I’ve always admired mountain climbers. After all, it takes a lot of time, energy, and willpower to actually start and finish a hike, especially since weather conditions can change in an instant. And while I have yet to actually try it, my sister Cheryl has been doing it for quite some time. So I asked her about what everybody needs to know about planning for that historic first climb, and ways to prepare for it. Maybe this will inspire you to plan for your 2018 mountain adventure!
FN: What are important things you need to know before you try mountain climbing?
Cheryl Owen: You should train at least a month before your climb. Improve your cardio endurance by jogging. Lifting heavy weights will also help because you will be carrying a heavy backpack while climbing.
Aside from physical preparation, your mind should be conditioned as well. There are no easy mountains. Every mountain has its own unique characteristics and difficulty. Research the mountain you're planning to climb so you have an idea of how difficult the climb would be.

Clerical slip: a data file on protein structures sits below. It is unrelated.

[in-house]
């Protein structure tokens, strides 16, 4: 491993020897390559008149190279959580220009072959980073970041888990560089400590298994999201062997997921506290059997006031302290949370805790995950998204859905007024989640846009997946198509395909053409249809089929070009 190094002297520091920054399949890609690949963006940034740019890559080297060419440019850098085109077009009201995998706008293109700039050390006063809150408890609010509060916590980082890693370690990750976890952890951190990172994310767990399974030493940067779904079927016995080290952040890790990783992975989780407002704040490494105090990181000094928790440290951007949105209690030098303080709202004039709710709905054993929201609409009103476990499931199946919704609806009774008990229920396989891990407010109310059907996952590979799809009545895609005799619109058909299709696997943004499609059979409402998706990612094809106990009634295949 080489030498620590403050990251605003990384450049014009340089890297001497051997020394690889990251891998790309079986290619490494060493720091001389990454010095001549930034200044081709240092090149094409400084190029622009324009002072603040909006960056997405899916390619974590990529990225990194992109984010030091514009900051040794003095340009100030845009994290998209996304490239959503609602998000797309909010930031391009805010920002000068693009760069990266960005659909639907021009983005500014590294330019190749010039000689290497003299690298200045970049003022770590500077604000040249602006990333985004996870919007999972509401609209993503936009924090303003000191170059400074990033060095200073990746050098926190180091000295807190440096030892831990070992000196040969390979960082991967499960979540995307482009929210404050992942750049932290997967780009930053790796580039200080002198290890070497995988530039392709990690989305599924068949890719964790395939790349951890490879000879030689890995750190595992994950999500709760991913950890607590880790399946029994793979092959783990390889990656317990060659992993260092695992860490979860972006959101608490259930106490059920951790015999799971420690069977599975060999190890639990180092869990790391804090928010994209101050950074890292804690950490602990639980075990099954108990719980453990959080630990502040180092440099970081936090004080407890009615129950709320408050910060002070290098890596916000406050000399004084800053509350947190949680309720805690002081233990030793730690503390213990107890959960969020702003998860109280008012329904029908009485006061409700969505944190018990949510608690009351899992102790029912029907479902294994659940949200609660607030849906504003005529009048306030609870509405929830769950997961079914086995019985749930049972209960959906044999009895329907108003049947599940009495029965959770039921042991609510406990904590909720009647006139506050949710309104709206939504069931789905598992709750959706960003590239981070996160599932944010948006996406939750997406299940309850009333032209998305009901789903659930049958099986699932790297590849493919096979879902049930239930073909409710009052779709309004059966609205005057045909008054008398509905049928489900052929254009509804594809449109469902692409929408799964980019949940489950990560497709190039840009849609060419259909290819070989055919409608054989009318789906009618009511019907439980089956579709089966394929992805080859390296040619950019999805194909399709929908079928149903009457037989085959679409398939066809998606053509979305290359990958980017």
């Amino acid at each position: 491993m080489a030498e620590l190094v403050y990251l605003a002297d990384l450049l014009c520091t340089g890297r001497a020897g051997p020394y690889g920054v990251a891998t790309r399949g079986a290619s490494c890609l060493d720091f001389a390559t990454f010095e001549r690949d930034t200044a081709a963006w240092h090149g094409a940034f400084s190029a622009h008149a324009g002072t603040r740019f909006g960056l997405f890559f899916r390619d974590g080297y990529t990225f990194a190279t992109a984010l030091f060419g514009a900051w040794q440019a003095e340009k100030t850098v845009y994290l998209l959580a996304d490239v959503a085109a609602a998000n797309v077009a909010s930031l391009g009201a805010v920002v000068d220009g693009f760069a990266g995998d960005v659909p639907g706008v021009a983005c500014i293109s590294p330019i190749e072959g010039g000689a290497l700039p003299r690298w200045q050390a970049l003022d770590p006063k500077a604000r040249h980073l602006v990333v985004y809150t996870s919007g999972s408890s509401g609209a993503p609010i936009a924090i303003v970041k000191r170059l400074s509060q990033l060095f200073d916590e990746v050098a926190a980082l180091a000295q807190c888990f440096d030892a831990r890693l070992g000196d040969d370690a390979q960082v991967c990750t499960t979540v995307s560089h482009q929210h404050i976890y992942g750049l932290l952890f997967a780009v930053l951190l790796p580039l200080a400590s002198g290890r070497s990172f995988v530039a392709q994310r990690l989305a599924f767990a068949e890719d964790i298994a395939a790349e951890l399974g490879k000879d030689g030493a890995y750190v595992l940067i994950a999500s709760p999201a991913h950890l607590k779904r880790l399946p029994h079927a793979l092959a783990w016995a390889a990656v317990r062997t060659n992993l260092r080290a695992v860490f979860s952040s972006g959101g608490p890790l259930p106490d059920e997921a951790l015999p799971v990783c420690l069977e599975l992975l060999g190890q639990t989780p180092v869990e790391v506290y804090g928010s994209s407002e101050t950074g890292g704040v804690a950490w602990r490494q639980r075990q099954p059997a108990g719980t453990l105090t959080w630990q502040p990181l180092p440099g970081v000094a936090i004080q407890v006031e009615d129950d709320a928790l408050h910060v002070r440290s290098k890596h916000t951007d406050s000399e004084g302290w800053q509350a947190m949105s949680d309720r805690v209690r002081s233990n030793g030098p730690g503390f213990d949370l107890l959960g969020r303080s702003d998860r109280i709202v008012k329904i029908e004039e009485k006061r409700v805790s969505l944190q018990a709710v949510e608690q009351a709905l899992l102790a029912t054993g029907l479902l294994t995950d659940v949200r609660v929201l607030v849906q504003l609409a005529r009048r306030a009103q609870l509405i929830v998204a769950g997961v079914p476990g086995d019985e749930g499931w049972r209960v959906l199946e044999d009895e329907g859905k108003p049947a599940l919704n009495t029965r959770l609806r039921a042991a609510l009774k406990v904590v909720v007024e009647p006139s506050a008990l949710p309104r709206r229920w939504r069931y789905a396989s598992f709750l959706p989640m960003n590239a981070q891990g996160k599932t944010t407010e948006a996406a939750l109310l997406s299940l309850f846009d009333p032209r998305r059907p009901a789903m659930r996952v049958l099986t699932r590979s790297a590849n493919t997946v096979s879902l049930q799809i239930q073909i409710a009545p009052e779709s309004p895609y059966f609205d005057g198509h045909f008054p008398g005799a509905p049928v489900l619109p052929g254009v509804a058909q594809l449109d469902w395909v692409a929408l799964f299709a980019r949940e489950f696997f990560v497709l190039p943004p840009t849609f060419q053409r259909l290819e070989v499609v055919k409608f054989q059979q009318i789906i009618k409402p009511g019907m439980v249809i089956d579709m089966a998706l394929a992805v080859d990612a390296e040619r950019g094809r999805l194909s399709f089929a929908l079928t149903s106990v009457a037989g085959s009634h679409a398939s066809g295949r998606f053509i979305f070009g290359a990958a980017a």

FN: How do you decide on what mountain should be your first?
CO: It really depends on how ready you are physically and mentally. If you are confident about your strength, then you may choose a mountain that's more challenging. Also, all mountains could be categorized depending on their difficulty. You could choose from ranges 1/9 - 9/9. Usually, beginners could choose mountains that are classified as a minor climb.
FN: Are there groups we can approach? Where do we find them?